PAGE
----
9 Responses

  1. Scott K. Johnson
    Scott K. Johnson April 28, 2010 at 12:37 pm | | Reply

    Jessica – I want to give you a big giant HUG. This stuff, what I often call the mental aspects of living with diabetes, is an area that is starving for help. Because of that we are so often left feeling very alone, and forced to kind of “wing it”.

    I love the sounds of this project, and am excited to hear about it again. It is great to know that you are still actively working on it, and I can’t wait to see how it turns out.

    If I can ever be of any help, please don’t hesitate to reach out.

    Thank you for all that you do!

    And thanks Amy! Great interview!

  2. deborah
    deborah April 28, 2010 at 1:35 pm | | Reply

    Can’t wait see the film. My diet has been excluded as a reason for my diabetes and I have no family history. My levels fluctuate with first chemical exposures and now the pain that brought on.
    While most of the health care professionals understand. Some have been more than rude and proved wrong.
    Sadly I react severely or am allergic to all treatments.
    Good luck with shedding some light on the subject.

  3. Pamela in Boston
    Pamela in Boston April 28, 2010 at 9:22 pm | | Reply

    Very exciting to see all the press and attention that Jessica’s work is getting! I feel personally invested in helping this film come to fruition, so I made a tax-deductible donation — and encourage others who are able, to do so, too! (Amy included a link above).

    Amy and Jessica: two women, probably somewhat comparable in age, at two different ends of the T1 spectrum – one diagnosed at age 1, and one “LADA” (right, Amy?): two women on the forefront of diabetes care and community in 2010. You both make me proud to be a T1 woman working everyday to safeguard my health and wellbeing!


    Pamela (diagnosed at age 15, 1981 — Jessica, if you ever want additional subjects for your film…. ;-p)

  4. Hans
    Hans April 29, 2010 at 1:54 am | | Reply

    Looks like my part to spoil the game but if there is one thing I hate in living with D it is this kind of sweet exaggeration and over-mystification which the film looks like driving to the extreme. A healthy grownup has about 5 liters of blood running in his pipelines, and with say 80mg/dl that is just 0.8g of glucose per liter adding up to a total of 4 grams. A diabetic with reasonable so called control has double that amount running through his veins, which means 8 grams in 5 liters. Do you really think that those 8 grams in 5 liters of clear water would taste perceivably different from a sip of the healthy 4 grams in the other bucket? I bet it would even be impossible to tell much of a difference with 16 grams of glucose which would correspond to an A1c of about 10. And with 1 part of glucose binding to 5 parts of water the notion of that sort of heavy honeylike thick juice clogging the veins with a reading of 300mg/dl and more is just another misleading fake :-(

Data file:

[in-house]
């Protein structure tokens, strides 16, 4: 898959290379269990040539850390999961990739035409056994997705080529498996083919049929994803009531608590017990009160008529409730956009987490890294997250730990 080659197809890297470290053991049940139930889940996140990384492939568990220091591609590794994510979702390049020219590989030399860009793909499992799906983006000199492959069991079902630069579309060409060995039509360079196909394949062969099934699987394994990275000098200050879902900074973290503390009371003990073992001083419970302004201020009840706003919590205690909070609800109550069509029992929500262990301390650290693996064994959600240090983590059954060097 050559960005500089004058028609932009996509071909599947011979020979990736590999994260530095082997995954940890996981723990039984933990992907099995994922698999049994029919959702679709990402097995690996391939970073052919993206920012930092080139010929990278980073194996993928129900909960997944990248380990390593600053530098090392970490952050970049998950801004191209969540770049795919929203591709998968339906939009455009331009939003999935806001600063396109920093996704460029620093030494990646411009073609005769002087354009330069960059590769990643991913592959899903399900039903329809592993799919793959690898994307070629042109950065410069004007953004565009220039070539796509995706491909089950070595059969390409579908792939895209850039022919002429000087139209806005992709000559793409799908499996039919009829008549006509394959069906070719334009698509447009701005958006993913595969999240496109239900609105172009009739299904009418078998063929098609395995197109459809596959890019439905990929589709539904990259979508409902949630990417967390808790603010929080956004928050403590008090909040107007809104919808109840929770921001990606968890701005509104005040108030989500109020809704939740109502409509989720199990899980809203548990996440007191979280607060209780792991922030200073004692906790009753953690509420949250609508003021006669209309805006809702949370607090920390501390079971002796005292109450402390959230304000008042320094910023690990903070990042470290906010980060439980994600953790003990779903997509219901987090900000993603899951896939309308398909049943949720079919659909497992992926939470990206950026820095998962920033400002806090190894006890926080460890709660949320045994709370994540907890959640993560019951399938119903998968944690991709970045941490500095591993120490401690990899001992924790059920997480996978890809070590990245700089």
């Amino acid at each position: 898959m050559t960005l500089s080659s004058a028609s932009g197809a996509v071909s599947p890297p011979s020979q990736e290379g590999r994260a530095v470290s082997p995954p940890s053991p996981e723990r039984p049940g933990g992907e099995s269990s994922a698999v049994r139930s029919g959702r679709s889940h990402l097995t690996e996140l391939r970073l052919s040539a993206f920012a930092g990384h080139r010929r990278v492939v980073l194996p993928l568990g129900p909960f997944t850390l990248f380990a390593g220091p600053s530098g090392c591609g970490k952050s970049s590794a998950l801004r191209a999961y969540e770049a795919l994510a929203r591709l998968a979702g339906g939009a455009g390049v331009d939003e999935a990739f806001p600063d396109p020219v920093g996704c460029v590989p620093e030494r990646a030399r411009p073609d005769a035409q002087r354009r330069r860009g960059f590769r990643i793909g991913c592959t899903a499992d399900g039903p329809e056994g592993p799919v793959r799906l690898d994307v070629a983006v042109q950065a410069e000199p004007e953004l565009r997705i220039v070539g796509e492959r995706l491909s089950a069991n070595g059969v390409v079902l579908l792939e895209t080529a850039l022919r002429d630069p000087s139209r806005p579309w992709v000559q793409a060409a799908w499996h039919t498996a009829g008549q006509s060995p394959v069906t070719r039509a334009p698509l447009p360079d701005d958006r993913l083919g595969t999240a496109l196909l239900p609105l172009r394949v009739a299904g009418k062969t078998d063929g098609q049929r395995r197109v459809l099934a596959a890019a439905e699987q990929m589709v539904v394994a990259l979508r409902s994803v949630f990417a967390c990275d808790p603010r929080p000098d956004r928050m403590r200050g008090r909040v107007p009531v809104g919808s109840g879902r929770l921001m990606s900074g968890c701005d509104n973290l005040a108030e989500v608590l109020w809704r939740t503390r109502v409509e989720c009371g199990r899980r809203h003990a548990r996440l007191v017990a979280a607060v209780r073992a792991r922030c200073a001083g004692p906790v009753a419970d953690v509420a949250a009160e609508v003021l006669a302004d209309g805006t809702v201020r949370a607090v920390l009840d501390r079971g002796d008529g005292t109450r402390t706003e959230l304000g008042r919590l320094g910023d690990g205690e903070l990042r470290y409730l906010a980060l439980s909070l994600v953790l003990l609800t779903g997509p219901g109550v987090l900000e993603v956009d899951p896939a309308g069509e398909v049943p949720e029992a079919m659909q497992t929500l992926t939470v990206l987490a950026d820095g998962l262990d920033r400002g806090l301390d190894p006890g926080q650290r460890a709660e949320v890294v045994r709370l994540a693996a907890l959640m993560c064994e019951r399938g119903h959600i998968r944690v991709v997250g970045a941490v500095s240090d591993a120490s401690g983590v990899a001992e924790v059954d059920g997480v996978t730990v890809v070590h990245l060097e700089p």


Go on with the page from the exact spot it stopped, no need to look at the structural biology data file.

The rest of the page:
I was diagnosed with Typ2 in 1991 and have been on insulin for more than 10 years. Since I swapped controlling my bg for driving it like I drive my car about 8 years ago I have been able to produce an A1c of 4.8-5.3 on a steady basis. And I find driving my bg much easier than driving my car with all those funny animals at their wheels around here on the roads in Germany ;-)

  5. Colleen
    Colleen April 29, 2010 at 8:06 am | | Reply

    Wow, what a great interview. Thanks for all your work in brining these issues to light, Jessica! I’ll look forward to checking out your dissertation/book and eventually the film. And thanks for the interview, Amy!

  6. Doug
    Doug April 29, 2010 at 10:52 am | | Reply

    Interesting project – I hope to see it when its completed. I constantly tell people the Mental part of Diabetes is the toughest. The shots and BG testing is easy.

    Hans …
    Huh ?
    Metric math aside. Its been proven many times going back centuries that insulin dependent diabetics with chronically high BG will be urinating sugar. Enough that it can be tasted. While I never tasted mine, I diagnosed myself when I noticed the sticky residue around the toilet. A1c was tested later to be 18 …

  7. Dr. Dina Ralt
    Dr. Dina Ralt April 29, 2010 at 11:07 pm | | Reply

    I agree with Jessican that Control is indeed a bad (“desperate”) alternative to Health. I was working on obesity which has many similarities to diabetes and in my popular scientific article, you can see an approach to health which makes “control” less required -
    “Two urges to eat”

  8. diabetic
    diabetic April 30, 2010 at 9:53 pm | | Reply

    Jessica my hugs to you!!! For all the efforts and time you’re putting in to make this amazing educational film we all need! It’s just so true that all of diabetics tend to accept diagnosis as simply a tragedy and that notion should change!
    And this is spot on “while with diabetes, there’s this notion that if you just take your meds and eat well, you can live a perfectly normal life. There’s no recognition of what a “different” experience diabetes actually is for us…”
    Good luck Jessica!

  9. Tami
    Tami March 15, 2011 at 9:02 pm | | Reply

    Dear Jessica-
    Thank you for all you are doing.
    My son is 12 and was diagnosed with Type 1 at 7. It has been a rough ride.
    I appreciate your personal insight and am very interested in your film project.

    God bless you and keep you.

    And added comment- Hans, when blood sugar is consistently high, esp. before diagnosis, urine that a little boy pees and misses getting into the toilet can actually look like bath salts. That’s a lot of sugar! It’s still one of my clues that he’s running high. The very sticky toilet seat. Glad your A1C is low. :)

Leave a Reply